On the heels of research finding that fat-burning enzymes shut down while sitting, Mayo Clinic researchers believe they may have the cure for inactive 9-to-5ers chained to their desks: walking workstations.
According to experts, the walkstations, which resemble treadmills with computers attached, represent a bold new step by the medical community in an effort to fight the rising obesity epidemic.
James Levine, an endocrinologist at the Mayo Clinic, came up with the walkstation idea about three years ago while talking to an ABC producer about new obesity research; it indicated that people with obesity fidget less and are more likely to sit than people who aren't obese.
During the conversation, Levine gave her four ideas to revolutionize offices. Six weeks later, he began putting them into action as part of his NEAT (non-exercise activity thermogenesis) initiative to transform offices into gyms.
"Support from the Mayo Clinic was unbelievable. People at Mayo said this is very important," Levine said. "They literally assigned 50 to 60 builders to do this, night and day. I would show up at 3 in the morning, people would be there painting walls, designing desks."
Fifteen years of research at the Mayo Clinic has shown that sitting all day long at the office is actually quite harmful to human health and that people who are obese tend to be seated two hours more than leaner people, according to Levine.
"We're chair-based. People being seated all day is crucial to why obesity occurred," he said.
Levine first tested the newly designed office with his own research staff for six to 10 weeks. Then he approached Steelcase to collaborate and develop walkstations that can now be integrated into any office.
"They call it a walkstation, I call it a dream for my patients," he said. "One can write manuscripts, talk on the telephone while walking one mile per hour. Patients with weight problems are burning 100 to 150 calories more per hour, potentially 1,000 more per day. That number is profoundly important."
In offices with walkstations, employees can also hold conferences on the move. Levine's research team even developed "Meeting in Progress" stickers that indicate that a person is not to be interrupted as they're walking.
A month ago, Deb Bailey, director of corporate communications at Steelcase, began to use one of the walkstation units available at her office.
"I walked by a couple of times [and] saw other people using them," she said. "I was shocked at the way they were sending e-mails, checking e-mails while on the treadmill. Then I thought, why not be multitasking in a healthy way?"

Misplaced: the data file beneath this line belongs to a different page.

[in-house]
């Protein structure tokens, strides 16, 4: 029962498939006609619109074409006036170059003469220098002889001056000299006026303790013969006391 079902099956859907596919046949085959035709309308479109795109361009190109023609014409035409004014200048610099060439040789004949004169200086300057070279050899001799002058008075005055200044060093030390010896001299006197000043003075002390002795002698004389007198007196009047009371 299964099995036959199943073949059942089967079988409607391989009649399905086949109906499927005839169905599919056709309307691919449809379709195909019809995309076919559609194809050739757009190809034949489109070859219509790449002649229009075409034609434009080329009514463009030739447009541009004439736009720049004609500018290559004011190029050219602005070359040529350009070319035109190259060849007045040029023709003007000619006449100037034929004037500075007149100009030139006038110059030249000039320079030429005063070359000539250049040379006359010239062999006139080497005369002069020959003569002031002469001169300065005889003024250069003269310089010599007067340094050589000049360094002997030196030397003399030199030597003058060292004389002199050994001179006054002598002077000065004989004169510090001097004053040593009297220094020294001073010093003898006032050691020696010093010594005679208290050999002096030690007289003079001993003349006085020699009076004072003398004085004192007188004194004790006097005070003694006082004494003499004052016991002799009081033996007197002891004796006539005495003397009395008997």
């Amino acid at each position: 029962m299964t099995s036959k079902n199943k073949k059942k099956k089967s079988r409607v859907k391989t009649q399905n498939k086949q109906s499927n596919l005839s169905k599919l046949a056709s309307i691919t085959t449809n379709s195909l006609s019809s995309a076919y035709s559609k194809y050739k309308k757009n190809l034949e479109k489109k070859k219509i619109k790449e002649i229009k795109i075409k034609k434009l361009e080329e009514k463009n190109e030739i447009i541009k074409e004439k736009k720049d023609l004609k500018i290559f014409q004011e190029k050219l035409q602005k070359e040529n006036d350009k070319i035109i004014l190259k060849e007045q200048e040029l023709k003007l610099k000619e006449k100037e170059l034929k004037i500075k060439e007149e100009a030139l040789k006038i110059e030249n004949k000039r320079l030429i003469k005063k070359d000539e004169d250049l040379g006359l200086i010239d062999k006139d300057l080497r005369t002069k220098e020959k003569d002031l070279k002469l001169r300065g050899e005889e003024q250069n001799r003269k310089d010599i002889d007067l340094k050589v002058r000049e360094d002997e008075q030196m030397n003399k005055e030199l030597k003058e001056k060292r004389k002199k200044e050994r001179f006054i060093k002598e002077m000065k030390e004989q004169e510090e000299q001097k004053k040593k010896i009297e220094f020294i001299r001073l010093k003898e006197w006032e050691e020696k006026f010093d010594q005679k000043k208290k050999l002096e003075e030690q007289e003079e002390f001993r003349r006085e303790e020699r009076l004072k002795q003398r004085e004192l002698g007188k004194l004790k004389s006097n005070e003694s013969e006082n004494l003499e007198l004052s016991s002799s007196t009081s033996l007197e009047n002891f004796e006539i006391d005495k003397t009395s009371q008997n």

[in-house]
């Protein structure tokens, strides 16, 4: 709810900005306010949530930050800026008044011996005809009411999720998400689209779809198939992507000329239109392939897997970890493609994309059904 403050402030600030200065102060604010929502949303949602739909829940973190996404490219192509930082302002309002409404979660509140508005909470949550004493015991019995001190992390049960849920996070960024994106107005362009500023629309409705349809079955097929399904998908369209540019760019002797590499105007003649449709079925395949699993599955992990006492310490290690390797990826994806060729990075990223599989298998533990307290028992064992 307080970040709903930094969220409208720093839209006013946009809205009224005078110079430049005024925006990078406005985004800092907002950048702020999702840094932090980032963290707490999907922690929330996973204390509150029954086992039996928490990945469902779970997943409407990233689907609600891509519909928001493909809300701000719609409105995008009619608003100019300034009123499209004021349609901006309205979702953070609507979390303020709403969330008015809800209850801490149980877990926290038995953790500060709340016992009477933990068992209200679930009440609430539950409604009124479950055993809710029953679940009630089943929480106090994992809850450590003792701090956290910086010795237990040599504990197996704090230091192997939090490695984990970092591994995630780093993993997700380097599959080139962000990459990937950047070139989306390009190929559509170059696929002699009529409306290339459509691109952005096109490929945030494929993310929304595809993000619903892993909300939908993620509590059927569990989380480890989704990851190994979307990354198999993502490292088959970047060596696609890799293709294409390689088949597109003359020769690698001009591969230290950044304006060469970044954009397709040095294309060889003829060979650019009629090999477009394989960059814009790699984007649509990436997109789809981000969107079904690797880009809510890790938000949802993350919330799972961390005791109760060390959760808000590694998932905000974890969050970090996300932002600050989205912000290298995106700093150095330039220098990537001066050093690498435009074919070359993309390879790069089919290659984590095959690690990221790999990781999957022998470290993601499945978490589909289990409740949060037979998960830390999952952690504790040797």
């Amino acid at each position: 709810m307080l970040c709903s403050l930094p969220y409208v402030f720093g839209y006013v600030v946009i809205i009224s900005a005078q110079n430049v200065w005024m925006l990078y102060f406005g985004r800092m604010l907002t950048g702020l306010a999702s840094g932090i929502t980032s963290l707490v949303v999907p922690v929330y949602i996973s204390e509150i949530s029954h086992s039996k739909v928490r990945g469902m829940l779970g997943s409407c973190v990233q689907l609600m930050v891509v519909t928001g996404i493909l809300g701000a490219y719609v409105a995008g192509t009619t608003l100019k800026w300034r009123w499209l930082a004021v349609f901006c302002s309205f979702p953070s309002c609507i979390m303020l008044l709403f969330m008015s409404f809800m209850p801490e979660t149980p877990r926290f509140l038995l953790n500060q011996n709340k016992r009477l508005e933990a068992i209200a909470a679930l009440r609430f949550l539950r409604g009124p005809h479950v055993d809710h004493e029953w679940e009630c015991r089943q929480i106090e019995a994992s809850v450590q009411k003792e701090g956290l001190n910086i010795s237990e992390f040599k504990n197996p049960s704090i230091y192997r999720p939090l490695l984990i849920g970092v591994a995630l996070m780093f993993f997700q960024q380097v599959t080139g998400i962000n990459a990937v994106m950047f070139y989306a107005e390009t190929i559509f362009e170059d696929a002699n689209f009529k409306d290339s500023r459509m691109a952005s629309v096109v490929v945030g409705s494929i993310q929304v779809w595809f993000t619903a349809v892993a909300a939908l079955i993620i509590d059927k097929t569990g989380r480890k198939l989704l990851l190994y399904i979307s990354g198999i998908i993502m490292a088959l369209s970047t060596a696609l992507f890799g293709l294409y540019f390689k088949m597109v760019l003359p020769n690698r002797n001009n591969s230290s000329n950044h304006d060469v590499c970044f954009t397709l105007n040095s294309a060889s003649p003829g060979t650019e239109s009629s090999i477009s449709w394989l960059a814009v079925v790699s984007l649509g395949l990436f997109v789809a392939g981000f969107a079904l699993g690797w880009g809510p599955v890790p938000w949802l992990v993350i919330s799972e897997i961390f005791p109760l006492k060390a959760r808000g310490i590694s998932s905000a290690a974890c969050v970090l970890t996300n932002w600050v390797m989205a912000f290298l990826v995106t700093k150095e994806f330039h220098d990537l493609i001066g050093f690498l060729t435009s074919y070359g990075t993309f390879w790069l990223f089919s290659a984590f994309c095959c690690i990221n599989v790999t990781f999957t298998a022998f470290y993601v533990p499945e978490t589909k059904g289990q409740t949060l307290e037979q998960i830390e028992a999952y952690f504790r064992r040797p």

Bailey now uses the walkstation daily.
"I jump on it for an hour. In the morning, I check e-mails; it's a nice period of time," she said. "I think I'm more productive [throughout the day as a result]. It gets the adrenaline pumping."
She is quick to dismiss criticism of the new units.
"People will say it's a treadmill. It's not like I'm trying to talk and run. I keep it at a 1.3 miles per hour gait," she said. "It's very much regular activity. The only thing I do differently is bring a pair of walking shoes. It's not designed to be strenuous. It's the same thing you would be doing if you were on campus walking from building to building."
She also adds that the walkstation is an excellent remedy for the midafternoon post lunch sugar slump.
"We only look at a change in posture as a good way of adding energy. Why not stand up and do this? Or a 30-minute conference call, do it from a walkstation," Bailey said.
Four walkstations are currently in use at Wal-Mart's corporate offices in Bentonville, Ark., and at Salo, a financial outsourcing firm in Minneapolis, according to Bud Klipa, president of Details, a Steelcase company. Hundreds of walkstations have already been reserved for customers, including some Fortune 500 companies.
The walkstations are also extending into some schools. Traditional school desks are removed from classrooms; kids are then free to sit on the floor with their laptops, stand or move around as they're listening to their teachers.
Student behaviors in those schools improved substantially, according to Levine.
The response from the scientific community the walkstations has been largely positive.
"Often in science when you come up with ideas that are offbeat, the standard response of many scientists is very skeptical. Sometimes it's unhelpful because it makes people think scientists argue all the time," said George Brooks, a professor in the Department of Integrative Biology at the University of California at Berkeley. "When I sent an e-mail to NIH[National Institutes of Health] [about the whole project], no scientist was opposed to it. They said, "How can we be involved?' It's fantastic. It's been incredible, quite amazing."
Brooks believes that the walkstations are an important step in the fight against obesity.
"Physical activity is gone from our jobs, as a consequence people are overweight, diabetic, and it's even leading to some forms of cancer. We need to be active at least one hour a day," he said. "[The walkstations are] a revolutionary step in terms of putting physical activity in the workplace in a way people are still effective at their jobs."
Brooks insists that investing in workplace fitness has great benefits for employers, despite financial costs.
"If organizations try to implement it, we'll see if people will do it. I think people will resist it mightily," he said. "But people who will do it will be healthier, more effective, and happier."